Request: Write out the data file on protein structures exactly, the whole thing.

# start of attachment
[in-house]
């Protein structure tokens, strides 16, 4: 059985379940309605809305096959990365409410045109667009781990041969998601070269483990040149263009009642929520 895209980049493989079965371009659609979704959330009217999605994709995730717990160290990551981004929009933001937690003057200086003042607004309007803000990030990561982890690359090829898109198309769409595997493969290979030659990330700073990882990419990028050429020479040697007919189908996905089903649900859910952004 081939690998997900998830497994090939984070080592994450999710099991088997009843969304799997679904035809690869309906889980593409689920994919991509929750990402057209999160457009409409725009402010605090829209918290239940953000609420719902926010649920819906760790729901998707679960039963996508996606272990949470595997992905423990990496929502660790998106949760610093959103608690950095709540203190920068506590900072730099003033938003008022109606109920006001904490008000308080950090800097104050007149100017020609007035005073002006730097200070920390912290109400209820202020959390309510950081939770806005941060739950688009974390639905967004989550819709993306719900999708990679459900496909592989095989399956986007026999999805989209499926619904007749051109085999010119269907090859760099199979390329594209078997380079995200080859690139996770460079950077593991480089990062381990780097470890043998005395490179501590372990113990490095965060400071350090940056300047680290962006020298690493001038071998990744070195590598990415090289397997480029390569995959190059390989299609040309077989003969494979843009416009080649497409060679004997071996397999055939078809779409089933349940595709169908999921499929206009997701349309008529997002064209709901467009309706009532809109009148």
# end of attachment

[in-house]
């Protein structure tokens, strides 16, 4: 059985379940309605809305096959990365409410045109667009781990041969998601070269483990040149263009009642929520 895209980049493989079965371009659609979704959330009217999605994709995730717990160290990551981004929009933001937690003057200086003042607004309007803000990030990561982890690359090829898109198309769409595997493969290979030659990330700073990882990419990028050429020479040697007919189908996905089903649900859910952004 081939690998997900998830497994090939984070080592994450999710099991088997009843969304799997679904035809690869309906889980593409689920994919991509929750990402057209999160457009409409725009402010605090829209918290239940953000609420719902926010649920819906760790729901998707679960039963996508996606272990949470595997992905423990990496929502660790998106949760610093959103608690950095709540203190920068506590900072730099003033938003008022109606109920006001904490008000308080950090800097104050007149100017020609007035005073002006730097200070920390912290109400209820202020959390309510950081939770806005941060739950688009974390639905967004989550819709993306719900999708990679459900496909592989095989399956986007026999999805989209499926619904007749051109085999010119269907090859760099199979390329594209078997380079995200080859690139996770460079950077593991480089990062381990780097470890043998005395490179501590372990113990490095965060400071350090940056300047680290962006020298690493001038071998990744070195590598990415090289397997480029390569995959190059390989299609040309077989003969494979843009416009080649497409060679004997071996397999055939078809779409089933349940595709169908999921499929206009997701349309008529997002064209709901467009309706009532809109009148």